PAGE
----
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Dyspnea
Exercise
Chest Pain
Echocardiography
Myocardial Infarction
Ischemia
Workload
Coronary Artery Disease
Electrocardiography

Keywords

  • CAD
  • coronary artery disease
  • EF
  • ejection fraction
  • hazard ratio
  • HR
  • MI
  • myocardial infarction
  • New York Heart Association
  • NYHA
  • wall motion score index
  • WMSI

ASJC Scopus subject areas

  • Nursing(all)

Cite this

Exercise echocardiographic findings and outcome of patients referred for evaluation of dyspnea. / Bergeron, Sébastien; Ommen, Steve R.; Bailey, Kent R; Oh, Jae Kuen; McCully, Robert B.; Pellikka, Patricia.

In: Journal of the American College of Cardiology, Vol. 43, No. 12, 16.06.2004, p. 2242-2246.

Research output: Contribution to journalArticle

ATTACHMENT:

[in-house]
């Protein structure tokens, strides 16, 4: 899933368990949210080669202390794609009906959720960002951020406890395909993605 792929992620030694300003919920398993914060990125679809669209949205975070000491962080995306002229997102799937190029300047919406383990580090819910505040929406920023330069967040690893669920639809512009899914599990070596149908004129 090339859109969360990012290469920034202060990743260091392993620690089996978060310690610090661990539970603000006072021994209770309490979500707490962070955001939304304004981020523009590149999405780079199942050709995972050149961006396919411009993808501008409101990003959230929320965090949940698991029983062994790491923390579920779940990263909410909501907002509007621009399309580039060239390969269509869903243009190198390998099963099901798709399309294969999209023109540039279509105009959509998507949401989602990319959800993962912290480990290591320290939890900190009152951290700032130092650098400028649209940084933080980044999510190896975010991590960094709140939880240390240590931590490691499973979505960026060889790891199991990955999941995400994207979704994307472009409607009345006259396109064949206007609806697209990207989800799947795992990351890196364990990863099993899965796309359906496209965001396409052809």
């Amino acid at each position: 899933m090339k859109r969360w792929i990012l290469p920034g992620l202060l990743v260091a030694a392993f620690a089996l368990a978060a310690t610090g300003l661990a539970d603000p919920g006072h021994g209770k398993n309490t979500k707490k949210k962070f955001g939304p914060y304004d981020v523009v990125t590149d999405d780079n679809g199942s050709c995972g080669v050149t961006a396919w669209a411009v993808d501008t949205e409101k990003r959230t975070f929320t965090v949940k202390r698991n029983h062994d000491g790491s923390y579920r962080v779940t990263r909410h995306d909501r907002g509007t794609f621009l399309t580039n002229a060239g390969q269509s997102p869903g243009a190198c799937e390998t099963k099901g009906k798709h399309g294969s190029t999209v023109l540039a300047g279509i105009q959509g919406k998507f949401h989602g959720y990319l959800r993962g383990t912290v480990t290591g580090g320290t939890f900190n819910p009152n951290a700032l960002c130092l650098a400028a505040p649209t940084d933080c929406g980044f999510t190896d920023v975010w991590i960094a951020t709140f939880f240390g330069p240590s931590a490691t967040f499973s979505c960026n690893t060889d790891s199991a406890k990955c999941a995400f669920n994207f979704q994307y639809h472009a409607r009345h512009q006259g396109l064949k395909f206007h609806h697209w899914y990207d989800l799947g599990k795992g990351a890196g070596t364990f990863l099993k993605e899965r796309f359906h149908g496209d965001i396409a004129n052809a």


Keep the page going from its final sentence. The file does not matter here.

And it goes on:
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abstract = "Objectives The purpose of this study was to characterize the outcome of patients referred for exercise echocardiographic evaluation of dyspnea. Background Little information exists regarding outcome of patients with dyspnea. Methods We identified 443 patients with unexplained dyspnea, 2,033 with chest pain, and 587 with both symptoms referred for exercise echocardiography. Results Compared to those with chest pain alone, patients referred for dyspnea alone were older, predominately men, and had lower workload, lower ejection fraction (EF), more prior myocardial infarction (MI), and abnormal rest electrocardiograms. Patients with both symptoms were similar to those with dyspnea, but more had prior revascularization. Exercise echocardiography showed ischemia in 42{\%} of patients with dyspnea, 19{\%} with chest pain, and 58{\%} with both symptoms. During 3.1 ± 1.8 years follow-up, cardiac death (5.2{\%} vs. 0.9{\%}, p < 0.0001) and nonfatal MI (4.7{\%} vs. 2.0{\%}, p < 0.0001) occurred more often in patients with dyspnea. Events in patients with both symptoms were similar to those with dyspnea, except for revascularization (20{\%} vs. 13{\%}, p = 0.0004). For patients with dyspnea, independent predictors of events were previous MI (hazard ratio [HR] 3.35, p < 0.0001), male gender (HR 1.94, p = 0.0252), EF (HR 0.95/10{\%} increment, p < 0.0001), and increase in wall motion score index with exercise (HR 4.19/0.25 U, p < 0.0001), but not chest pain. Conclusions Patients with unexplained dyspnea have a high likelihood of ischemia and an increased incidence of cardiac events. Exercise echocardiography provides independent information for identifying patients at risk. In patients with known or suspected coronary artery disease, dyspnea is a symptom requiring investigation.",